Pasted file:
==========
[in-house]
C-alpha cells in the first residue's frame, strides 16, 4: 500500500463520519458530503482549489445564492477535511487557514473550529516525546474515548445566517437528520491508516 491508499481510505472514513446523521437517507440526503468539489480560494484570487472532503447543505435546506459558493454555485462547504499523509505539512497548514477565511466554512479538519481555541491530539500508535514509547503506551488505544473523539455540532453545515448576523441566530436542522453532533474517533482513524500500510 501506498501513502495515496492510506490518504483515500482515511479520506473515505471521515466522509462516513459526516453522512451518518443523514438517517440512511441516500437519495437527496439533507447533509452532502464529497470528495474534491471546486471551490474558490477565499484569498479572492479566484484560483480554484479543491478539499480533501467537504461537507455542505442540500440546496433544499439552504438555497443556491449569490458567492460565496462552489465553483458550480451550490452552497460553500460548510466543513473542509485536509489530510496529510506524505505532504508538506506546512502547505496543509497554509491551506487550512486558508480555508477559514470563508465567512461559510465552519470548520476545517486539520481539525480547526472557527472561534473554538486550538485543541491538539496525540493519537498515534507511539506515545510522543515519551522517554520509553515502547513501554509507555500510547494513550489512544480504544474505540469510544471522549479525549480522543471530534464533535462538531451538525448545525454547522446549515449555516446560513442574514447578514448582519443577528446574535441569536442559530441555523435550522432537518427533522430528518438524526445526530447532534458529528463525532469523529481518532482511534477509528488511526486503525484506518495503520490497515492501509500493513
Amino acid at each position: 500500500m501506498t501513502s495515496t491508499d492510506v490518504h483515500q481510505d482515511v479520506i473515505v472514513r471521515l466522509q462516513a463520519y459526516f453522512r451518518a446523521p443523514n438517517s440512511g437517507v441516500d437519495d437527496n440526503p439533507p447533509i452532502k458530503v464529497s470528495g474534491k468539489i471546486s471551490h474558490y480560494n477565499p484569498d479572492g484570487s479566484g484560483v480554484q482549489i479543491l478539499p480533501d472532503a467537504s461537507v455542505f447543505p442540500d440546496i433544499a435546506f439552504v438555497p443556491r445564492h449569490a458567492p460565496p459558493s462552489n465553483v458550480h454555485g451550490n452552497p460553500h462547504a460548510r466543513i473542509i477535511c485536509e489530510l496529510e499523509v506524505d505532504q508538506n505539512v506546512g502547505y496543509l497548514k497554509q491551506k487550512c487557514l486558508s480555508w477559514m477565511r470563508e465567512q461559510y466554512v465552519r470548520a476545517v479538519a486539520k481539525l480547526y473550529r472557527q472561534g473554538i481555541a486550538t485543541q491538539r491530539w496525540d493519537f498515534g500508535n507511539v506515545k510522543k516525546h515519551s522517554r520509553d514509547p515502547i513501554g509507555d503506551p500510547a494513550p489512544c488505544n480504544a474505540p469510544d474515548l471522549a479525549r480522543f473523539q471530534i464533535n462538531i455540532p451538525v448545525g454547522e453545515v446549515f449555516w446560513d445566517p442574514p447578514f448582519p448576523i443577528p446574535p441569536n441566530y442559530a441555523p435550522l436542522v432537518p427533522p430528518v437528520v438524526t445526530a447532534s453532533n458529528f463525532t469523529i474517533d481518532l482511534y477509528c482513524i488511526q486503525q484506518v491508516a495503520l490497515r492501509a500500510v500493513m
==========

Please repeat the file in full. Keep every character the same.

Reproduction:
[in-house]
C-alpha cells in the first residue's frame, strides 16, 4: 500500500463520519458530503482549489445564492477535511487557514473550529516525546474515548445566517437528520491508516 491508499481510505472514513446523521437517507440526503468539489480560494484570487472532503447543505435546506459558493454555485462547504499523509505539512497548514477565511466554512479538519481555541491530539500508535514509547503506551488505544473523539455540532453545515448576523441566530436542522453532533474517533482513524500500510 501506498501513502495515496492510506490518504483515500482515511479520506473515505471521515466522509462516513459526516453522512451518518443523514438517517440512511441516500437519495437527496439533507447533509452532502464529497470528495474534491471546486471551490474558490477565499484569498479572492479566484484560483480554484479543491478539499480533501467537504461537507455542505442540500440546496433544499439552504438555497443556491449569490458567492460565496462552489465553483458550480451550490452552497460553500460548510466543513473542509485536509489530510496529510506524505505532504508538506506546512502547505496543509497554509491551506487550512486558508480555508477559514470563508465567512461559510465552519470548520476545517486539520481539525480547526472557527472561534473554538486550538485543541491538539496525540493519537498515534507511539506515545510522543515519551522517554520509553515502547513501554509507555500510547494513550489512544480504544474505540469510544471522549479525549480522543471530534464533535462538531451538525448545525454547522446549515449555516446560513442574514447578514448582519443577528446574535441569536442559530441555523435550522432537518427533522430528518438524526445526530447532534458529528463525532469523529481518532482511534477509528488511526486503525484506518495503520490497515492501509500493513
Amino acid at each position: 500500500m501506498t501513502s495515496t491508499d492510506v490518504h483515500q481510505d482515511v479520506i473515505v472514513r471521515l466522509q462516513a463520519y459526516f453522512r451518518a446523521p443523514n438517517s440512511g437517507v441516500d437519495d437527496n440526503p439533507p447533509i452532502k458530503v464529497s470528495g474534491k468539489i471546486s471551490h474558490y480560494n477565499p484569498d479572492g484570487s479566484g484560483v480554484q482549489i479543491l478539499p480533501d472532503a467537504s461537507v455542505f447543505p442540500d440546496i433544499a435546506f439552504v438555497p443556491r445564492h449569490a458567492p460565496p459558493s462552489n465553483v458550480h454555485g451550490n452552497p460553500h462547504a460548510r466543513i473542509i477535511c485536509e489530510l496529510e499523509v506524505d505532504q508538506n505539512v506546512g502547505y496543509l497548514k497554509q491551506k487550512c487557514l486558508s480555508w477559514m477565511r470563508e465567512q461559510y466554512v465552519r470548520a476545517v479538519a486539520k481539525l480547526y473550529r472557527q472561534g473554538i481555541a486550538t485543541q491538539r491530539w496525540d493519537f498515534g500508535n507511539v506515545k510522543k516525546h515519551s522517554r520509553d514509547p515502547i513501554g509507555d503506551p500510547a494513550p489512544c488505544n480504544a474505540p469510544d474515548l471522549a479525549r480522543f473523539q471530534i464533535n462538531i455540532p451538525v448545525g454547522e453545515v446549515f449555516w446560513d445566517p442574514p447578514f448582519p448576523i443577528p446574535p441569536n441566530y442559530a441555523p435550522l436542522v432537518p427533522p430528518v437528520v438524526t445526530a447532534s453532533n458529528f463525532t469523529i474517533d481518532l482511534y477509528c482513524i488511526q486503525q484506518v491508516a495503520l490497515r492501509a500500510v500493513m